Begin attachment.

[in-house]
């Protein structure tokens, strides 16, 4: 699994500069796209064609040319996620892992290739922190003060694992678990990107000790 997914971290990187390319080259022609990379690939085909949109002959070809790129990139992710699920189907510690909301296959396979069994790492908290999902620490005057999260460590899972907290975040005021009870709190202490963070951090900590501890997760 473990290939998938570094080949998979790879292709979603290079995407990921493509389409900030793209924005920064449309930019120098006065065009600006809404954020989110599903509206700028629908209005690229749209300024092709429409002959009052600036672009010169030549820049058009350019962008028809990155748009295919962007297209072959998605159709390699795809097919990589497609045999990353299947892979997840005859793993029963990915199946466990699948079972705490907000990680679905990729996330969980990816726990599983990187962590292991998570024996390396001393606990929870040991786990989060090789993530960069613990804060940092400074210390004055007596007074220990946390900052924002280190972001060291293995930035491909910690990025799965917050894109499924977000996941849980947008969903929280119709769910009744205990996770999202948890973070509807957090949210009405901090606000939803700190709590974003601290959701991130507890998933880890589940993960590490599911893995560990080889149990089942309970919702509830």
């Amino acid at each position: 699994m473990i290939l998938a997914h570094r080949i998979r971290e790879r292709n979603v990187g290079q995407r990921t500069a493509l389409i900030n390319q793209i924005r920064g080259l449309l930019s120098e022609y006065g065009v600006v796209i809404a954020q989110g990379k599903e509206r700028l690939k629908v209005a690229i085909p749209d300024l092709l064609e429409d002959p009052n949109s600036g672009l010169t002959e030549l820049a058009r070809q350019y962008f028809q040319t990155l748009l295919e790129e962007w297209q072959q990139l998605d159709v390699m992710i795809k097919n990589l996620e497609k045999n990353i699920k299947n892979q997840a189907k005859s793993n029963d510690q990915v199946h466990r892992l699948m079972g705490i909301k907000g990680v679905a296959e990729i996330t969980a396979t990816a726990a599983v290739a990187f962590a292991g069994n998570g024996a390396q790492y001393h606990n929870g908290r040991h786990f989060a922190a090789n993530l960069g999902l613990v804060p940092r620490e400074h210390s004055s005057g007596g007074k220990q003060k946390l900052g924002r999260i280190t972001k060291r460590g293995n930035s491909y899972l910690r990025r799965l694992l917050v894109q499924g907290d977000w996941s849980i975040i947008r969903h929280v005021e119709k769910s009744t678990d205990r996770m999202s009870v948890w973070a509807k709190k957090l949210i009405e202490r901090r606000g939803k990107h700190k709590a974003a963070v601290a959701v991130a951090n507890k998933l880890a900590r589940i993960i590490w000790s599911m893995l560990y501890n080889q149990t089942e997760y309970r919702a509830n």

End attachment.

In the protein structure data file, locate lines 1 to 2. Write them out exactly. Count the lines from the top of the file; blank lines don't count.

[in-house]
């Protein structure tokens, strides 16, 4: 699994500069796209064609040319996620892992290739922190003060694992678990990107000790 997914971290990187390319080259022609990379690939085909949109002959070809790129990139992710699920189907510690909301296959396979069994790492908290999902620490005057999260460590899972907290975040005021009870709190202490963070951090900590501890997760 473990290939998938570094080949998979790879292709979603290079995407990921493509389409900030793209924005920064449309930019120098006065065009600006809404954020989110599903509206700028629908209005690229749209300024092709429409002959009052600036672009010169030549820049058009350019962008028809990155748009295919962007297209072959998605159709390699795809097919990589497609045999990353299947892979997840005859793993029963990915199946466990699948079972705490907000990680679905990729996330969980990816726990599983990187962590292991998570024996390396001393606990929870040991786990989060090789993530960069613990804060940092400074210390004055007596007074220990946390900052924002280190972001060291293995930035491909910690990025799965917050894109499924977000996941849980947008969903929280119709769910009744205990996770999202948890973070509807957090949210009405901090606000939803700190709590974003601290959701991130507890998933880890589940993960590490599911893995560990080889149990089942309970919702509830």